‘Use Extreme Discretion’

“If we won’t get support when we do our jobs, if we’re going to get hurt for doing what’s right, then we’re going to do it the way they want it,” Mr. Lynch said on a tape-recording of a Dec. 12 delegates’ meeting first reported by Capital New York. “Let me be perfectly clear. We will use extreme discretion in every encounter...Our friends, we’re courteous to them. Our enemies, extreme discretion.”

Referring to the Patrol Guide, a multi-thousand-page compendium of Police Department regulations, he said, “We’re going to take that book, their rules, and we’re going to protect ourselves because they won’t. We will do it the way they want us to do it. We will do it with their stupid rules, even the ones that don’t work.”

Critics charged that Mr. Lynch was calling for a slowdown, which would be illegal under the state’s Taylor Law. But PBA spokesman Al O’Leary denied the union leader had done that. “The message I got was do the job right, do the job according to the rules, which is good advice anytime,” he said. Mr. Bratton said last week he had seen no evidence of a slowdown.

Long Time Since Stoppage

Slowdowns come up in conversation frequently, perhaps most recently in connection with the Bronx ticket-fixing scandal, in which officers complained that Bronx District Attorney Robert Johnson was criminalizing a tradition long engaged in to assist police bosses, politicians and prominent citizens as well as rank-and-file cops.

But the NYPD has not experienced a work stoppage since 1971, when officers angered by the city’s decision to appeal a contract award came to work but refused to leave stationhouses except to answer emergency calls. The city put Detectives in patrol cars, and the job action petered out after six days.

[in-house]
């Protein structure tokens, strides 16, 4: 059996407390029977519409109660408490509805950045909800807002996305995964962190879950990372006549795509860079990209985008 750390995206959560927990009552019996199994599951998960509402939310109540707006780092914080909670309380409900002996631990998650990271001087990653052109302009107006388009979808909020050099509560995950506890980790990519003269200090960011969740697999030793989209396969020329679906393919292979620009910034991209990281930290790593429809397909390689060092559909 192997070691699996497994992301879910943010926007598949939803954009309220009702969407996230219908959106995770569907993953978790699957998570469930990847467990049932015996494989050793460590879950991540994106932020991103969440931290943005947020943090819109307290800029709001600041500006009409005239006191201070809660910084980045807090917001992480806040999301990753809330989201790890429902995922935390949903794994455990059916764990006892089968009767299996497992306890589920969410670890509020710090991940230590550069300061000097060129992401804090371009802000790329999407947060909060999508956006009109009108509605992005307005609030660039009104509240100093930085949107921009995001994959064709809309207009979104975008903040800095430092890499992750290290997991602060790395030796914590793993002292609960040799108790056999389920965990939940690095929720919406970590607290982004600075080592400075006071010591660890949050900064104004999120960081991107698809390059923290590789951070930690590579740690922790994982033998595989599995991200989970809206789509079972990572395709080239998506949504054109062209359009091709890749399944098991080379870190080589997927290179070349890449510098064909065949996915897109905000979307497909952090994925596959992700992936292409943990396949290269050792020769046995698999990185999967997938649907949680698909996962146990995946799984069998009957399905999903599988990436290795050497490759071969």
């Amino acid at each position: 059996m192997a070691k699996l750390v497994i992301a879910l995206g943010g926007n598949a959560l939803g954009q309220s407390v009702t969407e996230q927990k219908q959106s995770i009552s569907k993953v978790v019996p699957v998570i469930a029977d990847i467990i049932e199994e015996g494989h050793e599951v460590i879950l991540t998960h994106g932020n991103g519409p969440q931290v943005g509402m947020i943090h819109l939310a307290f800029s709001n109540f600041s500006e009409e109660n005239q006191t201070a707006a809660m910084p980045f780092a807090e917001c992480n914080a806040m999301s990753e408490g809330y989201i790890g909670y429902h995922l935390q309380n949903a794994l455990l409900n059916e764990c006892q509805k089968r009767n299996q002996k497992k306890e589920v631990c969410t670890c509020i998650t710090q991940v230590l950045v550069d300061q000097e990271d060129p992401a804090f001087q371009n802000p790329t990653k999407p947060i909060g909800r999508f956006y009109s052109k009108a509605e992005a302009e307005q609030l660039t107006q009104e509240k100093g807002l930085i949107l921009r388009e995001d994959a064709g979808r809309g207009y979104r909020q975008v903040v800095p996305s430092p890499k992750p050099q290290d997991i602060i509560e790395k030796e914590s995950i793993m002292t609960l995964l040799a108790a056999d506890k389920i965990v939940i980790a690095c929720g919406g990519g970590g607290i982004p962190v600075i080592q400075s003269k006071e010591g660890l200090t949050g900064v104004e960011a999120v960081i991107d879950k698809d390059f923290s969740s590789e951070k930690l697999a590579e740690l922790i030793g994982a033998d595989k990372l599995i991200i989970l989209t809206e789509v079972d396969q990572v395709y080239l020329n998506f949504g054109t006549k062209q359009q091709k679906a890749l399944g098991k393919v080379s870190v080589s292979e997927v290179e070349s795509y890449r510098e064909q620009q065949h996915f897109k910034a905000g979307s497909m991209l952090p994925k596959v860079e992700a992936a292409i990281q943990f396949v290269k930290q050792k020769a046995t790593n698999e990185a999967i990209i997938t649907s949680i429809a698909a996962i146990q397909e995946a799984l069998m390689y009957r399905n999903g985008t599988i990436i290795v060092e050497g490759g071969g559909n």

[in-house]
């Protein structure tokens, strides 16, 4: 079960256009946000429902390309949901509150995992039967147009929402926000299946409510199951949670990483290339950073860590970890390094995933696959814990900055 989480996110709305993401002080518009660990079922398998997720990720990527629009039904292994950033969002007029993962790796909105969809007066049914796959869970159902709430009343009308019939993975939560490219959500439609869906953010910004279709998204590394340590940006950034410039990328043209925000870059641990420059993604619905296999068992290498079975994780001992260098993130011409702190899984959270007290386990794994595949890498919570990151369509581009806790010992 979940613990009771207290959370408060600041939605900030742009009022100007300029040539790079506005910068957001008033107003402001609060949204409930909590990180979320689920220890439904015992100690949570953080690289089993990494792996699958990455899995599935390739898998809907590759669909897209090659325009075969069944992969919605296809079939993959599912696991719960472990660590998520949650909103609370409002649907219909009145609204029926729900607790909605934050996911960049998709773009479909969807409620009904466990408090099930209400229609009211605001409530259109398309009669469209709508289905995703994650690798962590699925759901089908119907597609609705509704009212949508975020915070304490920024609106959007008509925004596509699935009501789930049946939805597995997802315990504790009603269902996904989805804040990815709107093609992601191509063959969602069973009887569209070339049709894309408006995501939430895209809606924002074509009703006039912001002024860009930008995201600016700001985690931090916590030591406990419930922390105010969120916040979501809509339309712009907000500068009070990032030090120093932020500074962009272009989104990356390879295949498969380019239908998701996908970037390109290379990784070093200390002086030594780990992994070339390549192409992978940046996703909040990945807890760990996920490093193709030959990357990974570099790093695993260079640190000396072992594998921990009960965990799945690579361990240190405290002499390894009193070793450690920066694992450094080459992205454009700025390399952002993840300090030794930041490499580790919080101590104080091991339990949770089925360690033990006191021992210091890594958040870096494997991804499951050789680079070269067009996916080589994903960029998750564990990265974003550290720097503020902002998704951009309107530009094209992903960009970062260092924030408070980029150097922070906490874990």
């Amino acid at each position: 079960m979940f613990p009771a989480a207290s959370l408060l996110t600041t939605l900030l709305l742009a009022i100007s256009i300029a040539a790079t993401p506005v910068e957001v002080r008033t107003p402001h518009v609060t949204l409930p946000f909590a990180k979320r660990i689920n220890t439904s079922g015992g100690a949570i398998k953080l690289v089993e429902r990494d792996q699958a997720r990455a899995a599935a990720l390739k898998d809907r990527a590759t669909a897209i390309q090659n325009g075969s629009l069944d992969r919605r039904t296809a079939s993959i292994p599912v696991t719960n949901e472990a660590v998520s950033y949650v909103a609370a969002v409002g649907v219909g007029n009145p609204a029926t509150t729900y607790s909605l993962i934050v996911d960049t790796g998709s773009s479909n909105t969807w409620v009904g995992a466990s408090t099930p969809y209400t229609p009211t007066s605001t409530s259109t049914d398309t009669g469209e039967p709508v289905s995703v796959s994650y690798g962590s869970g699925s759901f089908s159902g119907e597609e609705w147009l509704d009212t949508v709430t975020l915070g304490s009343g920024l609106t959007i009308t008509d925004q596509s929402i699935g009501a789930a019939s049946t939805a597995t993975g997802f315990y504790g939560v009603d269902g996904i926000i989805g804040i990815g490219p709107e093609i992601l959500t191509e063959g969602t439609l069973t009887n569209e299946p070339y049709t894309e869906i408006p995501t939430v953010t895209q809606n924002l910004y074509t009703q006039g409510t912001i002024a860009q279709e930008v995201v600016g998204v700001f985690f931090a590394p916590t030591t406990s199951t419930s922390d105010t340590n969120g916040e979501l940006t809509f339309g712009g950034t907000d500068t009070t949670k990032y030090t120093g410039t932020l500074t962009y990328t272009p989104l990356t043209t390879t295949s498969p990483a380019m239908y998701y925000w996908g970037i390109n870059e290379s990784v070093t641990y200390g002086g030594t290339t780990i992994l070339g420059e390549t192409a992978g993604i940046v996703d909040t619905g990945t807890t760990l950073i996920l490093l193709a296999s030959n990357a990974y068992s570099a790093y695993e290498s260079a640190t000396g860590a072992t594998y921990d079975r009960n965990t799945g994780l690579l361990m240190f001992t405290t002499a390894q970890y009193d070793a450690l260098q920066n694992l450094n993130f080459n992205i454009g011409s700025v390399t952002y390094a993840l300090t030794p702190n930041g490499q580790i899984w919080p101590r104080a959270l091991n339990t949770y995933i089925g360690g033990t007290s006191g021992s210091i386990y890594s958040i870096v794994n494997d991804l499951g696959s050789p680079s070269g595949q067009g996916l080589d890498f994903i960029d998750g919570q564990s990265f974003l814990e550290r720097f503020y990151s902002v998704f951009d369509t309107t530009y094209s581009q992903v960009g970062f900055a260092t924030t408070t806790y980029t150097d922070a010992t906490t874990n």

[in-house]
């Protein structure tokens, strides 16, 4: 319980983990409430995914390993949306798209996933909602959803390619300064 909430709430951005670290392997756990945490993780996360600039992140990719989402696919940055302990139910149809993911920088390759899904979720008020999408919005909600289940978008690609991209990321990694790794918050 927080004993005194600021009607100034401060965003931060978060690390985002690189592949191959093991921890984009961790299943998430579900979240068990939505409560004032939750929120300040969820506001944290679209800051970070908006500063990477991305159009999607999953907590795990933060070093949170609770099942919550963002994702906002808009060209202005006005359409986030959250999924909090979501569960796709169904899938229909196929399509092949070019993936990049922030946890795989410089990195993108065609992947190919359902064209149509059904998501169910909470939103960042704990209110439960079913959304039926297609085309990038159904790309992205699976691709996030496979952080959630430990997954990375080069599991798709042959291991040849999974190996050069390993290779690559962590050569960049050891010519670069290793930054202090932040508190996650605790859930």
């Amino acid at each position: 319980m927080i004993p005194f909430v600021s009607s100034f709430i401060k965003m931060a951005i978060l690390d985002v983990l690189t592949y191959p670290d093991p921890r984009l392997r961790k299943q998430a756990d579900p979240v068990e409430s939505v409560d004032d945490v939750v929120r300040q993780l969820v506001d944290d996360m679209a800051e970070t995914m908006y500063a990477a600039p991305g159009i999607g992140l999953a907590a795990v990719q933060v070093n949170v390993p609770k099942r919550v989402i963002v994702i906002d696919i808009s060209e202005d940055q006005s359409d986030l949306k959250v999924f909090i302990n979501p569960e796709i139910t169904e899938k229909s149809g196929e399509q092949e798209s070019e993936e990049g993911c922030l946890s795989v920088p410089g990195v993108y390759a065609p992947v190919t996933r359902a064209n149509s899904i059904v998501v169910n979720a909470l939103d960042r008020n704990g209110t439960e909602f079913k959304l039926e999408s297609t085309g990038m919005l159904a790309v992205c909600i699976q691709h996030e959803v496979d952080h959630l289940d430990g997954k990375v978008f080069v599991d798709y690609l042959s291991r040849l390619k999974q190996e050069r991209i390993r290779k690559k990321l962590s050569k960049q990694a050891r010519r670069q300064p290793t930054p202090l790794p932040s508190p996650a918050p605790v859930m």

A PBA official who asked not to be identified declined prior to the murders to characterize the Lynch-de Blasio dispute as a war. “It’s the manifestation of our officers’ feelings that the Mayor is hypocritical in speaking of his support for police but not acting on it,” he said.

The first salvo was fired by Mr. Lynch on the same day as the closed delegates’ meeting when he encouraged officers to sign a form titled “Don’t Insult My Sacrifice,” asking Mr. de Blasio and City Council Speaker Melissa Mark-Viverito not to attend their funeral if they were killed in the line of duty.

‘Insult to Their Memories’

“Due to Mayor de Blasio and Speaker Mark-Viverito’s consistent refusal to show police officers the support and respect they deserve, I believe that their attendance at the funeral of a fallen New York City police officer is an insult to that officer’s memory and sacrifice,” the form said.